Single Womens Course

Single Womens Course (SWC)


In 1995, a six-month course specific to the needs of Young Single Women (YSWC), was introduced. The YSWC was borne after requests from parents, who had concerns about the welfare of their daughters in the village. The outmigration of young single women from the village was significantly higher than of young single men. This was partly the result of the lack of income earning opportunities for young women in the village compared to that of men and the income earning opportunities for women outside the village, particularly in the tourism sector. This imbalance in village demographics was reported to be creating serious social problems for village life.

The six-month training programme consisits of five weeks at the TRTC and five weeks back in their home village situation. The application of the oscillation principle, like all Tutu courses, enables the participants to practice at home their learnings from Tutu. The participants are empowered to discern their natural talents, which they are encouraged to utilise on an income-generating project. Participants are taught sewing, home furnishing, screen printing, baking, cooking and vegetable farming skills. The course has as its focus, human formation with an emphasis on autonomy. All the YSWC participants grow vegetables which they sell in the market. The proceeds from these sales go into their savings account. A common resolution of the young women is not to ask their parents for any money for the six-months of the course.

The young women are selected from different backgrounds but need to have spent at least three years in the village before they can be considered for selection. The time in the village allows the young women to reflect and re-evaluate their life in a village setting. This period has been observed as a period of low self-esteem and low morale. Selection for the YSWC, as with the Young Farmers Course is based on objective criteria based on planting in their home village. As with the Young Farmers, meeting this entry requirement demonstrates an aptitude to income generation in a village environment and access to land. Even prior to the actual selection of YSWC participants, considerable extension effort is devoted to identifying suitable income, generating projects that align a young woman’s talent with desire and realistic opportunities. Tutu staff report that success of the YSWC participants is very much predicated on getting the alignment between talent, desire and opportunity right.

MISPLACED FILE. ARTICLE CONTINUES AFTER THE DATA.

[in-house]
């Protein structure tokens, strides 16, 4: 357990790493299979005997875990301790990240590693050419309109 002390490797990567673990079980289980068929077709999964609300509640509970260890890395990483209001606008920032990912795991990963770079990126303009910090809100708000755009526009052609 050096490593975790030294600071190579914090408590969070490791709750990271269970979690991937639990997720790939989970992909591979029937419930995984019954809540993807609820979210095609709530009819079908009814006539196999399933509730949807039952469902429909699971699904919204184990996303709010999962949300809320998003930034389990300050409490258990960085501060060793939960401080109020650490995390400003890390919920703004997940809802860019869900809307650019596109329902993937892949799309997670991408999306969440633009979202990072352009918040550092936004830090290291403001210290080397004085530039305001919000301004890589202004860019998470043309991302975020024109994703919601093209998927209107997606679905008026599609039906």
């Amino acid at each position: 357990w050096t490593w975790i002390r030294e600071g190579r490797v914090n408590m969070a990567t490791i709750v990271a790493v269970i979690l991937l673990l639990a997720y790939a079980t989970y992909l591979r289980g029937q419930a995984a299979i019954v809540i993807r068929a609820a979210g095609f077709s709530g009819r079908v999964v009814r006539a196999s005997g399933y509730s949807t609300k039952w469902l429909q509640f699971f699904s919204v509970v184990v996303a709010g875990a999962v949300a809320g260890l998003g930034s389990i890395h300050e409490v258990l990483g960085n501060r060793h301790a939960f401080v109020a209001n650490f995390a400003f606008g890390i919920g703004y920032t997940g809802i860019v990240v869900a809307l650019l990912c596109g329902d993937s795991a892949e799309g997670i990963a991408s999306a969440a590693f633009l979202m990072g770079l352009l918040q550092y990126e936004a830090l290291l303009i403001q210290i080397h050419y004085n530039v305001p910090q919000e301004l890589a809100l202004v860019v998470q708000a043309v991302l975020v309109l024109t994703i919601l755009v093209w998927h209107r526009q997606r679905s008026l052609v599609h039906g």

The YSWC is offered less frequently than the other courses, a six-month course every four years, with the last course offered in 2019. While the demand for the YSWC exceeded the places available, it has relatively less than that for the YFC and FCC. The demand for the Young Women’s Course is often driven by the parents, rather than the young women themselves. 

In the YSWC, the participants are not trained in skills for employment in towns and tourism centres but are equipped with the skills and qualities to help them be financially independent, using the resources available to them and to manage the contradictions of living in rural communities.